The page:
Blood pressure (BP) control can reduce the risk of stroke among diabetic patients; however, it is not known whether the lowest risk of stroke is among diabetic patients with the lowest BP level.Objective:
Our objective was to investigate the race-specific association of different levels of BP with stroke risk among diabetic patients in the Louisiana State University Hospital-based longitudinal study.Design, Setting, and Participants:
We prospectively investigated the race-specific association of different levels of BP at baseline and during an average of 6.7 years of follow-up with incident stroke risk among 17 536 African American and 12 618 white diabetic patients within the Louisiana State University Hospital System.Main Outcome Measure:
We evaluated incident stroke until May 31, 2012.Results:
During follow-up, 2949 incident cases of stroke were identified. The multivariable-adjusted hazard ratios of stroke associated with different levels of systolic/diastolic BP at baseline (<110/65, 110–119/65–69, 120–129/70–80 [reference group], 130–139/80–90, 140–159/90–100, and ≥160/100 mm Hg) were 1.88 (95% confidence interval = 1.38–2.56), 1.05 (0.80–1.42), 1.00, 1.05 (0.86–1.27), 1.12 (0.94–1.34), and 1.47 (1.24–1.75) for African American diabetic patients and 1.42 (1.06–1.91), 1.22 (0.95–1.57), 1.00, 0.88 (0.72–1.06), 1.02 (0.86–1.21), and 1.28 (1.07–1.54) for white diabetic patients, respectively. A U-shaped association of isolated systolic or diastolic BP at baseline and during follow-up with stroke risk was observed among both African American and white diabetic patients. The U-shaped association was confirmed in both patients who were and were not taking antihypertensive drugs.Conclusions:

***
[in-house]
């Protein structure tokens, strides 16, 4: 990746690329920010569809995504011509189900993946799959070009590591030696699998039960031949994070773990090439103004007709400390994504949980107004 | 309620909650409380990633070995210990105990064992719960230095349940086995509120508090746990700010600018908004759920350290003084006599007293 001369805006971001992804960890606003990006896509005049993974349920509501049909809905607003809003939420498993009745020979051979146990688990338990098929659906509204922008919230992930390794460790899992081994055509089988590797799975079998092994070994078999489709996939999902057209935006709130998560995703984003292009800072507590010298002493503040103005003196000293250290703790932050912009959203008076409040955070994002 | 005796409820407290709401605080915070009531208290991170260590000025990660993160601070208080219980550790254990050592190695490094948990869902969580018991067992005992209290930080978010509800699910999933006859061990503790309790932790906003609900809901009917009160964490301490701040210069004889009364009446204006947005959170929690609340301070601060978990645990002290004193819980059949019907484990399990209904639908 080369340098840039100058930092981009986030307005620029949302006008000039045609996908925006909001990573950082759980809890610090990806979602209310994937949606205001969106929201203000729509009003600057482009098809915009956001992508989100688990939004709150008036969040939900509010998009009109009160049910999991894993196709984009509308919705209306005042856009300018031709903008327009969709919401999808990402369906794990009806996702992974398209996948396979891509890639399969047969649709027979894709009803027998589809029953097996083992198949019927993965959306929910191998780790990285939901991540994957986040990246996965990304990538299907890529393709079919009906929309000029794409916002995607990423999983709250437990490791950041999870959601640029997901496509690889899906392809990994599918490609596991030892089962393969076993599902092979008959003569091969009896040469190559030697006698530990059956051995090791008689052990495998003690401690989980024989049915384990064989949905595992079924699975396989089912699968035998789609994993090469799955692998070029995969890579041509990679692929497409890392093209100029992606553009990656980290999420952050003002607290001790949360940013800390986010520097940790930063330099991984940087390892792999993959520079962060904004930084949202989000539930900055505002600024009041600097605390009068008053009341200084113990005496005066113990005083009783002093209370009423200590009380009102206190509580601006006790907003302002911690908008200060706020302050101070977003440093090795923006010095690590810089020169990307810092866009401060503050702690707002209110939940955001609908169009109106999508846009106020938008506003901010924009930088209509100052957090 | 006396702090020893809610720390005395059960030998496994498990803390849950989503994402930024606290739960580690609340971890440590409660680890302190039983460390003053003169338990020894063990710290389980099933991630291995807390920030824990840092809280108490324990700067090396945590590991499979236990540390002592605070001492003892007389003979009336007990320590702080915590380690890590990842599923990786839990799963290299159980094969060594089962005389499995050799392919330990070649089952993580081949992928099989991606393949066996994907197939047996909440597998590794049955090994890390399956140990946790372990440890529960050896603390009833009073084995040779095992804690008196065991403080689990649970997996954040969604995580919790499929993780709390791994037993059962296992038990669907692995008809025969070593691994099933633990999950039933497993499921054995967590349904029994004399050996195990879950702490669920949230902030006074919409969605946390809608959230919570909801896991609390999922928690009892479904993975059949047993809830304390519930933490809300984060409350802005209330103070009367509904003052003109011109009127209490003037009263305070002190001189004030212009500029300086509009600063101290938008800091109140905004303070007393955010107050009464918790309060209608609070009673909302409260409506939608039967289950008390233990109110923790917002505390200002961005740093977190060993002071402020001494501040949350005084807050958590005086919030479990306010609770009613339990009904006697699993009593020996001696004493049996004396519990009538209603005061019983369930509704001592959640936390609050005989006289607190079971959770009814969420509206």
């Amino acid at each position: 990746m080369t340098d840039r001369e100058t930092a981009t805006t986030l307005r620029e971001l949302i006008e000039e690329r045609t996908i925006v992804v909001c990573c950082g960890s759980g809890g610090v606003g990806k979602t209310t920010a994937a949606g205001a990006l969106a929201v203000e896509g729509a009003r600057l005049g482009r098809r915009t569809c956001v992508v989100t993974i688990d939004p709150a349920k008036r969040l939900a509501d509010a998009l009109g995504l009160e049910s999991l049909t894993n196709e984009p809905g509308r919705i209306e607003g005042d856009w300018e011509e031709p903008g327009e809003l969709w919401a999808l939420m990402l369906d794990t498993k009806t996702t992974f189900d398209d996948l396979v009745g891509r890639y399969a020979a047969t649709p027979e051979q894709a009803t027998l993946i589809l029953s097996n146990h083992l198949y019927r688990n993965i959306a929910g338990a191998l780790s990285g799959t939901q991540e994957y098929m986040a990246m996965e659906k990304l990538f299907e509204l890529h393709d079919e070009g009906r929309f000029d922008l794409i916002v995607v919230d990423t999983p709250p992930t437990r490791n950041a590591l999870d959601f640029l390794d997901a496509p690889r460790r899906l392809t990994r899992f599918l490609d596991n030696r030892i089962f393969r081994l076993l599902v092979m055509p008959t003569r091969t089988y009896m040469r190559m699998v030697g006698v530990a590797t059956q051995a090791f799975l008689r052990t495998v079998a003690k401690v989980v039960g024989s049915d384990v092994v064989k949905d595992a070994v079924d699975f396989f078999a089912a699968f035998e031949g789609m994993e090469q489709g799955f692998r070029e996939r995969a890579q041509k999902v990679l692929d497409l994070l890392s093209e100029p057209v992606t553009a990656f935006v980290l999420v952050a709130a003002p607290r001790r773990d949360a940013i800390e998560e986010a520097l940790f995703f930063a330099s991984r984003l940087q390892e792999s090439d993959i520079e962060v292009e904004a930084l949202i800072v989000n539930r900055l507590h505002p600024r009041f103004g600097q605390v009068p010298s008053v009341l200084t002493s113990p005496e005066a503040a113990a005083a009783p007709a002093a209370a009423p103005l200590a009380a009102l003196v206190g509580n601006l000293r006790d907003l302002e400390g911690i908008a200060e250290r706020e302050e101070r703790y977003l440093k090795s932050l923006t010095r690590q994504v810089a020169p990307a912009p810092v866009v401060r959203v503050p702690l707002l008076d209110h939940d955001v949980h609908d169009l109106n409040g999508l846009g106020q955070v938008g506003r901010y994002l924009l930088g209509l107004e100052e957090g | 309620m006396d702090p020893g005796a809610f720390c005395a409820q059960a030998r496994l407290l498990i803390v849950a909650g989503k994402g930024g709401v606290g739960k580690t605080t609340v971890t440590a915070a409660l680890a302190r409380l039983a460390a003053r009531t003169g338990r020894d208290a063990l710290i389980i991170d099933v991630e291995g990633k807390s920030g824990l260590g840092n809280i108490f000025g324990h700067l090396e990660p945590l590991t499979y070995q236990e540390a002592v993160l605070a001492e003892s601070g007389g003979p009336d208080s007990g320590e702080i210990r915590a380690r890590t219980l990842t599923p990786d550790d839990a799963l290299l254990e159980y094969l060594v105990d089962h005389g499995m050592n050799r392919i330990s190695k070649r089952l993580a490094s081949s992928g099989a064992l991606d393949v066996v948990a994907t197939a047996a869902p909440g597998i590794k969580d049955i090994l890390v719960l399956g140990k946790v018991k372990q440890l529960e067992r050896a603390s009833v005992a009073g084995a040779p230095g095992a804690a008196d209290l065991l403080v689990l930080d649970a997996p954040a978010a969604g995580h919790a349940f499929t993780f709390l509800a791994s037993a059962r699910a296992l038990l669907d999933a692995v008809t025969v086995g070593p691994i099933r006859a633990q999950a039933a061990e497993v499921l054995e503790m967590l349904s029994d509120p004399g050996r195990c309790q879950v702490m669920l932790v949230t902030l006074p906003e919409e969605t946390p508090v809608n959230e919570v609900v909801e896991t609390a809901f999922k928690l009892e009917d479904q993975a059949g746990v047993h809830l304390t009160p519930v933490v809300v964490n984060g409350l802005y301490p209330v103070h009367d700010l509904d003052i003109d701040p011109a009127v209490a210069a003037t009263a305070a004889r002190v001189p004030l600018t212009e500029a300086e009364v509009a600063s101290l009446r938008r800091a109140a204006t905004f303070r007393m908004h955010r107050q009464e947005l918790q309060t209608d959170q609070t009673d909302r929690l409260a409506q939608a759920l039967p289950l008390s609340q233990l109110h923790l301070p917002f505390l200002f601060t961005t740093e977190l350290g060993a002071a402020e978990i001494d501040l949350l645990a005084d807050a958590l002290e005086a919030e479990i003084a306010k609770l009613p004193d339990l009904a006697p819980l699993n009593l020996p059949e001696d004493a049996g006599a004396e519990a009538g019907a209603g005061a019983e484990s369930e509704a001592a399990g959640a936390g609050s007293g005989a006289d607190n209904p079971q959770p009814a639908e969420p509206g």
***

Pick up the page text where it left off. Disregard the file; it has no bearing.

The current study suggests a U-shaped association between BP and the risk of stroke. Aggressive BP control (<110/65 mm Hg) and high BP (≥160/100 mm Hg) are associated with an increased risk of stroke among both African American and white patients with type 2 diabetes.